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Discussion in 'Tele Home Depot' started by RiversQC, Jun 8, 2019.
This is an excellent idea, IMHO. And that slight overhang might be a great visual feature, too.
Thank you for all the suggestions, including the bandsaw setup videos. I will check that out.
I guess I'm leaning towards a plastic wood fill for the fix, that will be easy. I could buy Bondo or epoxy but maybe just the stuff I have is fine for this application.
I may do a 22-fret neck with an overhang... For this particular guitar, since the friend I'm making it for is only about 5' tall, I am considering making it a 24 3/4" scale conversion neck -- I have such a fretboard on order. We'll see. I'd like to get the feel of making a few and see which one works. Currently I'm psyching myself up by reading all the invaluable threads and guidance here.
For colour, now that I'm definitely thinking opaque, I will have to suss out what she might like -- stealthily, since this is a surprise. I'm likely to do a duplicolor spray colour, and I've picked up some CrystaLac Brite Tone instrument finish (water based) to try out as a clear coat.
I'm definitely thinking something other than the '69 thinline pickguard. I'm planning to use a standard tele control plate, and so a cut down version of a standard tele pickguard might be just the ticket. For inspiration, I'm thinking of something like RS uses on its juniors. However, I'll have a standard tele bridge, and likely a standard neck pickup too...
Luckily I'm building slowly enough to think about it all!
This is the answer here.
If going to paint it a solid color, I wouldn’t worry about it. Mix up some epoxy with some poplar sawdust, scoop it in there, sand it, and if necessary, re-route the pocket.
My friend is a full-time luthier, and he says, “We all have those spots of epoxy.”
Great build thread, Rivers. I'm a big fan of Thinlines because of the weight reduction.
I llike the opaque finish. I like thinlines. Good choice rivers.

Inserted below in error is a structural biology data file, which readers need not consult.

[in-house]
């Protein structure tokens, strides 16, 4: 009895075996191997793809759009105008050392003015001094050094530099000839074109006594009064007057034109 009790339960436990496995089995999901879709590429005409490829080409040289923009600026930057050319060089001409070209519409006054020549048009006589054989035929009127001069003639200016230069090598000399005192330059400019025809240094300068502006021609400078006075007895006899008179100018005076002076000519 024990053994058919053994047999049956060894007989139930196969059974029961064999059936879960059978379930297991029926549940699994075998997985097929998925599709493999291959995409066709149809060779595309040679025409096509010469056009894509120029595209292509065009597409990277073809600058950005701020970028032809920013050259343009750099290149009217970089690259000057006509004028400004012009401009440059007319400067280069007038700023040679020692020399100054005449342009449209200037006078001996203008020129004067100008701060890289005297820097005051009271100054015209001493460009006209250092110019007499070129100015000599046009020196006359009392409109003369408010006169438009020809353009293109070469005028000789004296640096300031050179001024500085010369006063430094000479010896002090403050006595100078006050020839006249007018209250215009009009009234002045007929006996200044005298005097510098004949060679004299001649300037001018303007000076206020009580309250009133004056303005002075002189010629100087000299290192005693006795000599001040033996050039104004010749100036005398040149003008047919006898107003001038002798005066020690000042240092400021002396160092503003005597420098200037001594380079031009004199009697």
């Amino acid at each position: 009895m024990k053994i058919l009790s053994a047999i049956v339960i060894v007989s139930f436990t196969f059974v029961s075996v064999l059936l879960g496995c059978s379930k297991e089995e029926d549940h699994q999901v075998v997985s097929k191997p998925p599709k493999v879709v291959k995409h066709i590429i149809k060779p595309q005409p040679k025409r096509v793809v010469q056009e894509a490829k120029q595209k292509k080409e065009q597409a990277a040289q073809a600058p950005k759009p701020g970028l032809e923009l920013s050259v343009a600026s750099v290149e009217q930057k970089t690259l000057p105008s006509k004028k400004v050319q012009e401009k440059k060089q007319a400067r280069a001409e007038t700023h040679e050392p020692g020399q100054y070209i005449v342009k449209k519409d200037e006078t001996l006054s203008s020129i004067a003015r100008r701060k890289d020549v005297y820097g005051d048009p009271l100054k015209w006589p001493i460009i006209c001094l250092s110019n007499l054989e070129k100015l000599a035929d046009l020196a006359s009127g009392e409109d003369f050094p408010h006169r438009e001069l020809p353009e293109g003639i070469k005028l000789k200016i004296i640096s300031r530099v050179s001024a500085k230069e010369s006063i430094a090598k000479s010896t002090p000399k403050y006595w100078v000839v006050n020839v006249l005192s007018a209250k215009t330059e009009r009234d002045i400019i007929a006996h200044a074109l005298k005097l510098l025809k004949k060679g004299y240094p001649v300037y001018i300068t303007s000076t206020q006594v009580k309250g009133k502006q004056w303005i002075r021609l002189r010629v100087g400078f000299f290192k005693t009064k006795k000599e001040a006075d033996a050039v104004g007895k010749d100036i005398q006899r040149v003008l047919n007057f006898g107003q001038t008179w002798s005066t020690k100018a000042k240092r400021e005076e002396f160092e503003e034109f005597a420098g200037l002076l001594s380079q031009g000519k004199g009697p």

So little time lately. When I have bought a little time, it has been clear that I am ON THE CLOCK. Not ideal, but I haven't made any egregious mistakes while rushing. Plus side: if you can overlook the parts that need touching up, I now definitely have a guitar shaped object.
Did my inside and outside shaping with power sanders. Not as perfect as a router table but at least I have nice square edges:
Placed and started my control and bridge cavities:
And routed them. Need to go a bit deeper on the bridge, and place a neck pickup cavity:
Hey, it may be not perfect when you sand it, but a grain tear out that you have to repair on the router table isn't perfect either .
Back in the saddle. Partly I've been busy, but a certain amount of the delay is that everytime I look at the wood filler I get a little discouraged. I'm sure many of you can relate!
Anyway, I did a few things to press forward. Marked out my neck holes (lately I've been using a cutout from the T. Downs drawing to mark my place along centre line):
Added a humbucker route. I still think I'll be using a single coil but always nice to have options under the pickguard:
I did the rear roundover too. I wanted to try a 3/8 instead of the standard, to make it nice and curvy. I really like it!
This wood grain on the back is really interesting, imo. I'm thinking a darker brown clear finish for the back (and probably solid white for the top).
I didn't do a roundover on the top as I'm thinking about faux or real binding. Hmmm.
Great idea for the HB route...you are spot on that it gives you choices that the pick guard will deal with visually.
I chose to use a dark back and white binding on my TL-inspired body that will be number two. I think it looks nice that way for a thinline type body. Classy since f-holes have a more formal feel, at least to me.
P.S. An update on the jazzcaster: got it cut out, shaped, routed, and did a 1/2 roundover.
Wouldn't be one of my builds without having messed up some of the routing (in this case the neck humbucker, and ran the forstner bit too deep). That'll be covered though.
I think the roundover is my favourite step. Changes a block of wood into a curvy guitar! Looking forward to carving the rest.
Two months in. One to go. Better get moving on the finish! Not leaving myself much time for he traditional screw up, sand down, restart
I decided against binding and a tinted clear on the back - couldn't decide on a scheme (plus I have a technical question I'll ask separately). I'm going to do a solid colour.
Liberated of that decision, I rounded over the top. I did 3/8 on the back, so did the same on the front. I dont know what tele models might have this, it's much curvier than traditional spec... but I quite like it:
Did the output jack with a 7/8 spade bit, gripping the guitar between cardboard protectors on my portable table (yikes). Nice enough: